Last Thursday, I published a piece about the importance of finding the “right” franchise player to lead a basketball team to title contention, and in the process, may have suggested Jimmy Butler wasn’t a legitimate superstar. I doubt the five-time All-Star read my think piece and took it upon himself to prove me wrong, though Butler made a fool of me as he tallied 40 points, 11 rebounds, and 13 assists on the way to single-handedly carrying the Miami Heat to a much-needed victory in Game 3 of the 2020 NBA Finals.
Not only did Jimmy will the Heat to their first win of the series while potentially solidifying his status as a top ten player, but he also etched his name alongside some of the most dominant Finals performances to ever grace the hardwood. In fact, according to Basketball-Reference, his 42.0 Game Score, a statistic recorded since the 1983-1984 season, ranks second all-time behind a LeBron James masterpiece against the Warriors in a win-or-go-home Cavaliers triumph in Game 6 of the infamous 2016 Finals.
Of course, since Game Score excludes all playoff contests prior to 1984, it isn’t the perfect measure for determining the best outings in the annals of the NBA Finals. Wouldn’t Elgin Baylor and his 61 point clinic in Game 5 of the 1962 Finals sit somewhere around the top of the leaderboard if it met the cutoff date? And how on Earth does Tim Duncan falling two blocks short of recording the fifth quadruple-double in NBA history in a championship-clenching dub in 2003 rank 155th all-time? It sounds like a flawed system to me.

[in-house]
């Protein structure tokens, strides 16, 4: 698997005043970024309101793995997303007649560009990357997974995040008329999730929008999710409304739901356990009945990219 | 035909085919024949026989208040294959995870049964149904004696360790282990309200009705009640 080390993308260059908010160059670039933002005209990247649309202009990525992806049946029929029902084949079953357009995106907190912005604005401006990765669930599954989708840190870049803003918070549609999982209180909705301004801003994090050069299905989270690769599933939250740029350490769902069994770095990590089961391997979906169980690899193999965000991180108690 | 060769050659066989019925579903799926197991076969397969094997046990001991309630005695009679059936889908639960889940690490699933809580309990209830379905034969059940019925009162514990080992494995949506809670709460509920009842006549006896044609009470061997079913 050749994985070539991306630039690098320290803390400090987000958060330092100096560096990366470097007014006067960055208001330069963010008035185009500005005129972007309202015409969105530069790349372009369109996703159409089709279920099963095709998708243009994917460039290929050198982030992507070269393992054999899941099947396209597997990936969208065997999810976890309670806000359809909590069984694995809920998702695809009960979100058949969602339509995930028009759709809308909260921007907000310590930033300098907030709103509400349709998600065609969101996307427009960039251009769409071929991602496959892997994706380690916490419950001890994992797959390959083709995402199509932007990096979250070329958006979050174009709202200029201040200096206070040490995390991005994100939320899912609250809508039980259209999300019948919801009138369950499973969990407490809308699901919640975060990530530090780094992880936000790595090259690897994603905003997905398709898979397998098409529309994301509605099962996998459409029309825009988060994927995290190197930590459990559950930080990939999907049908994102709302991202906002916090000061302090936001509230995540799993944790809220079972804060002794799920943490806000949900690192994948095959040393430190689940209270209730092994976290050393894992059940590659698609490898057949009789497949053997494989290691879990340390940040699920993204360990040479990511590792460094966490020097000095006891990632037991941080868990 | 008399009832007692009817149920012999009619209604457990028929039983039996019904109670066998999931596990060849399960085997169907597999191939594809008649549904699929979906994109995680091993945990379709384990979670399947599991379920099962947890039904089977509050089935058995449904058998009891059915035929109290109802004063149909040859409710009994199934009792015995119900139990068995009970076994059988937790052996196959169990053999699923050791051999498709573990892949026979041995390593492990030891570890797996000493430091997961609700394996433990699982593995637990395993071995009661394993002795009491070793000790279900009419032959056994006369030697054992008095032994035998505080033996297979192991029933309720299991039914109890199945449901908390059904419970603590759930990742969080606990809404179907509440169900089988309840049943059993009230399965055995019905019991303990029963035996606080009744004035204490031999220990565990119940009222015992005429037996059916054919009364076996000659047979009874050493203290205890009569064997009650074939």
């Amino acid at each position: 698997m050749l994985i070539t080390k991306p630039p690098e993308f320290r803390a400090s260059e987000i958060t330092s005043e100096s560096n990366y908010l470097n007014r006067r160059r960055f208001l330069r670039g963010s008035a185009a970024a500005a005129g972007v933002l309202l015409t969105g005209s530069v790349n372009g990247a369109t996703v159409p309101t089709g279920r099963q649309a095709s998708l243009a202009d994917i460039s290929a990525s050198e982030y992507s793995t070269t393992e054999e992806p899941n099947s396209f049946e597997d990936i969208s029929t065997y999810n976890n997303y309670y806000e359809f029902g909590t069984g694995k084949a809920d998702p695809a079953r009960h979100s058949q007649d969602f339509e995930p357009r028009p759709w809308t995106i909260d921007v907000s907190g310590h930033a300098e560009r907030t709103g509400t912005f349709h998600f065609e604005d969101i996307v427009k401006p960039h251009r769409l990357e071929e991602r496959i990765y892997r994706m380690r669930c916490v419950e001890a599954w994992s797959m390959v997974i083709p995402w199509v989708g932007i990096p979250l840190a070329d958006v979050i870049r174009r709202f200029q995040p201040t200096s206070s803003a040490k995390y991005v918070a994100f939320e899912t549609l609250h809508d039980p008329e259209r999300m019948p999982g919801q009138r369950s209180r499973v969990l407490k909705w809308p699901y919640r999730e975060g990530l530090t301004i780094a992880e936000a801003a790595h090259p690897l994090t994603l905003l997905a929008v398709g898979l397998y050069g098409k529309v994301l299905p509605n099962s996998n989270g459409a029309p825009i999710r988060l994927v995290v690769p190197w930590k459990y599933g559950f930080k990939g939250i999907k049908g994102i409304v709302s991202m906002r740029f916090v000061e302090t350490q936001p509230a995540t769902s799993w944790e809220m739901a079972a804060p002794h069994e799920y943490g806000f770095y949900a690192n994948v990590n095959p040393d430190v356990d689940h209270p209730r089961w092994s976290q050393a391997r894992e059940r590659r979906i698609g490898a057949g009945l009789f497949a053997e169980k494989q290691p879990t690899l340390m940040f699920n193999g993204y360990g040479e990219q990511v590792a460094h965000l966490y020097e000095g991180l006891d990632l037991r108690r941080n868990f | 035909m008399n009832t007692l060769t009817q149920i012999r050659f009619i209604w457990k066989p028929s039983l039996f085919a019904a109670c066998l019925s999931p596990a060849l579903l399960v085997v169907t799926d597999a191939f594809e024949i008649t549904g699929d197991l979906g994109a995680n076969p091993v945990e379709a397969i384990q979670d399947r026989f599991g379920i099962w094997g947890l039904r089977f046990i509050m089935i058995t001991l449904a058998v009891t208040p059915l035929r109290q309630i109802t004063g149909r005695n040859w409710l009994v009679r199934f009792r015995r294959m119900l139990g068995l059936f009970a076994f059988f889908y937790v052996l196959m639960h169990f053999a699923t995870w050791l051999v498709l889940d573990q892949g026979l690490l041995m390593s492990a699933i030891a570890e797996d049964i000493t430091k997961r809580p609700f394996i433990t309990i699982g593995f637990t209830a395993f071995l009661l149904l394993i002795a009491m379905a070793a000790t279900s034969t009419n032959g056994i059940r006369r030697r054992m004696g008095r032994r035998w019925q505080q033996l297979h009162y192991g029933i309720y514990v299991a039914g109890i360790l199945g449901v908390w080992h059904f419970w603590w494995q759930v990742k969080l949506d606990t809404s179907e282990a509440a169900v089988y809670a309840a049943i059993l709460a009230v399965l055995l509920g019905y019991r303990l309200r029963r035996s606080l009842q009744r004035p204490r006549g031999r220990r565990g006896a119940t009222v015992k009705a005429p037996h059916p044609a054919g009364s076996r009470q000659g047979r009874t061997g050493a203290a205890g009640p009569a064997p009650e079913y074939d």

Context should matter just as much as the numbers do. So, does this take away from what Butler accomplished in a career-night? No, if anything, the circumstances surrounding him only serve to amplify the grandeur of what he was able to do minus Bam Adebayo and Goran Dragic. And considering it came playing for an overachieving Eastern Conference fifth-seed in an unprecedented bubble setting down 2-0 against LeBron and Anthony Davis, one of deadliest duos in recent memory, is that enough to place Jimmy Buckets’ 40-point triple-double among the top ten single-game Finals performances ever?